Why ABS is Important for Bikes with Disc Brakes

Disc brakes do have a tendency to get locked due to higher efficiency level of braking of the system. While in motion when the disc gets locked, the wheel starts to skid on the road disbalancing the rider. Thus tangential resultant forces comes into effect on the whole motorcycle frame. Ultimately if this tangential force is not stopped in time, it forces the whole motorcycle to slide sidewise causing the riders to loose complete control of the vehicle & fall and may cause a major accident.

ABS on the other hand acts in such a way so as to stop the wheel but not completely locking & stopping the wheel. During a braking action the rider/s moves forward, thus moving the vehicle centre of gravity towards the front end of the vehicle. Thus stopping of the vehicle with the help of front wheel is more effective than stopping of the rear wheel/s.

Considering the vehicle is running at 90 Degrees angle with the road while brake is applied, if the front wheel is locked while the rear wheel is still rotating, there is a chance of vehicle getting overturned frontways due to shift of centre of gravity (towards front) and high inertia of motion and less load on the back side of the vehicle compared to the forward forces acting on the vehicle.

Considering the same above conditions (i.e. brake is applied & front brake got locked while vehicle in motion) when the vehicle is not running at 90 degrees angle with the road i.e. the vehicle frame is having an angle less than 90 degrees with the road (in either left or right side), then a radial force will act upon the rear wheel where the radious will be the length between the centre of gravity of the vehicle at that time to the point of contact of the rear wheel with the road. This radial force will try to move the rear wheel left or right – sideways (depending upon the < 90 degrees angle the vehicle frame made with the road surface during that time – either left side of the vehicle or the right side of the vehicle). Thus the rider will find (if at all it is possible for him / her to find it) that the rear wheels tend to move sideways more compared to forward movement.

During this time the front wheel also moves the opposite direction i.e. if the rear wheel moves left wards then the front wheel will move rightways, but the movement of the front wheel will be so little compared to the rear wheel that the rider will only feel about the rear wheel & not the front wheel. All this movement will happen in motion & keeping the center of such movement at the centre of gravity – which point will also moves due to the movement of the riders body movement due to inertia. Such complex movements of the moving mass (vehicle + rider) will eventually skid the vehicle sideways & for a two wheeler the rider & the vehicle will fall causing injuries & damage due to such accident.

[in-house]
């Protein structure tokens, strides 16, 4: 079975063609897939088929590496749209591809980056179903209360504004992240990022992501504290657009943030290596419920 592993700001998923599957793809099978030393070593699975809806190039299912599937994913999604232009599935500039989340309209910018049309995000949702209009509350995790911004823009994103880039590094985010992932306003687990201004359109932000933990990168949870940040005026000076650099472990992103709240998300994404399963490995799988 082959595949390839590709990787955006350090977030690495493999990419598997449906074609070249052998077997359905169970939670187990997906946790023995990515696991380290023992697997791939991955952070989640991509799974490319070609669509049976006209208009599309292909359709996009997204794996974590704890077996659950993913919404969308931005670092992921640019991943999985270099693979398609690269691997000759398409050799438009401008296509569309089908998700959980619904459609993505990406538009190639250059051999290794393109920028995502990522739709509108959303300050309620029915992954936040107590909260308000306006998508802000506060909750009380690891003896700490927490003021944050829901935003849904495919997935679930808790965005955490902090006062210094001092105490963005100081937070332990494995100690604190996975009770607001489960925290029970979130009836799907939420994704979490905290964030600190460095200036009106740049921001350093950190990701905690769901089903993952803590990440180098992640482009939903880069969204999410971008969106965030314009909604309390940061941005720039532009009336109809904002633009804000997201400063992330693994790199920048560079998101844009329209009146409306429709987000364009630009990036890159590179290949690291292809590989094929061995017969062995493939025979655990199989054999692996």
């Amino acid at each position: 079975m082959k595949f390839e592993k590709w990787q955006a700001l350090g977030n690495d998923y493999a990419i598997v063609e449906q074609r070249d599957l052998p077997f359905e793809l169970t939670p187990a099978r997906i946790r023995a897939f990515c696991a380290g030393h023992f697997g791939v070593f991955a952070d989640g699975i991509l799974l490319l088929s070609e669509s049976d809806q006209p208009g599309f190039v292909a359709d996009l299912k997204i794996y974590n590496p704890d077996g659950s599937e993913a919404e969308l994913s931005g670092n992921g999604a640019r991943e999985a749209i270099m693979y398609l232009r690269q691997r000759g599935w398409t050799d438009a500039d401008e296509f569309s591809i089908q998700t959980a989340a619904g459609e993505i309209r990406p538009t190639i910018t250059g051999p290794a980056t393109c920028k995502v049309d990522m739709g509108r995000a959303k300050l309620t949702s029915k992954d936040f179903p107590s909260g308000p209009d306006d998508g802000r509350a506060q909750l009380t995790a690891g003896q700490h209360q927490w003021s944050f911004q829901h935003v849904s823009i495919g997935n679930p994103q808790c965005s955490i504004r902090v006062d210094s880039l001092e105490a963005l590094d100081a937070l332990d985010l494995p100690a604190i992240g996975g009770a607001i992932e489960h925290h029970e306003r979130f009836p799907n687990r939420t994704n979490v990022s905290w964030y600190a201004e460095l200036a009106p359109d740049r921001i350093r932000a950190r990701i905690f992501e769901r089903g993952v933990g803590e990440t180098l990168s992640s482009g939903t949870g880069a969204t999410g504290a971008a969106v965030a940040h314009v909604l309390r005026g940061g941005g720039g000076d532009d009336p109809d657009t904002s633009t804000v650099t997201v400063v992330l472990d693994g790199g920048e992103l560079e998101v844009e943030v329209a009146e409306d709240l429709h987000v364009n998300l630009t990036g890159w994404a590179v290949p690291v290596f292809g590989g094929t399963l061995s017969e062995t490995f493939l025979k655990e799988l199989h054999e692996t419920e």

With the above description we can clearly understand that why ABS system is necessary for any vehicle particularly a two wheeler. Simply because to avoid locking of disc braking system as they are very efficient in braking & quickly acts in stopping the wheel.

Compared to a disc system, the drum braking system in not very effetive & can not stop the wheels as effectively as a disc brake. That means that the time taken by the drum braking system in stopping a wheel is more compared to a disc system. The main intention of a braking system is to stop both front & rear wheels in the same time. This can be achieved mechanically if both front & rear brake system are of same type ( i.e. either disc or drum). However if any one of the above system is of differnt type then the question of ABS system arises.

Moreover if you consider that the front wheel is with a drum system & rear wheel is with a disc system (which is very unlikely, as front system should be an effective one as the momentum of the vehicle works towards the front end, as described earlier), there are chances that the rear wheel will get locked & stopped while the front wheel is still running. This will also create a sidewise redial force for the rear wheels, with centre of gravity as its center & eventually the vehicle will tend to skid sideways from the rear end. Thus this will also require a ABS system for the rear wheel. But even ABS will also not save the skid in such a system as we have considered a less effective braking system in front & more effective braking system at rear. Such a system, during braking, will normally generate a big difference in wheel rpm’s during braking & will always tend to pull sideways of the rear end of the vehicle causing a disbalance.

In a front & rear drum system if you install a ABS (I do not know if there is any) it has to be purely an electronic one. Rather than a mechanical system a electronic ABS system found in todays costly cars are the right one which actually takes into account many parameters like engine speed, throttle conditions, hydraulic pump, pressure developed in hydraulic system & wheel speed etc while braking both front & rear wheels.

The topic is very complecated in nature, but I hope it enlightens you about ABS.

Regards,
BA

Note from Editor: This article appeared as a comment in one of our articles. I posted it here because this is a useful article which deserves better exposure. ‘BA’, please let us know your full name.

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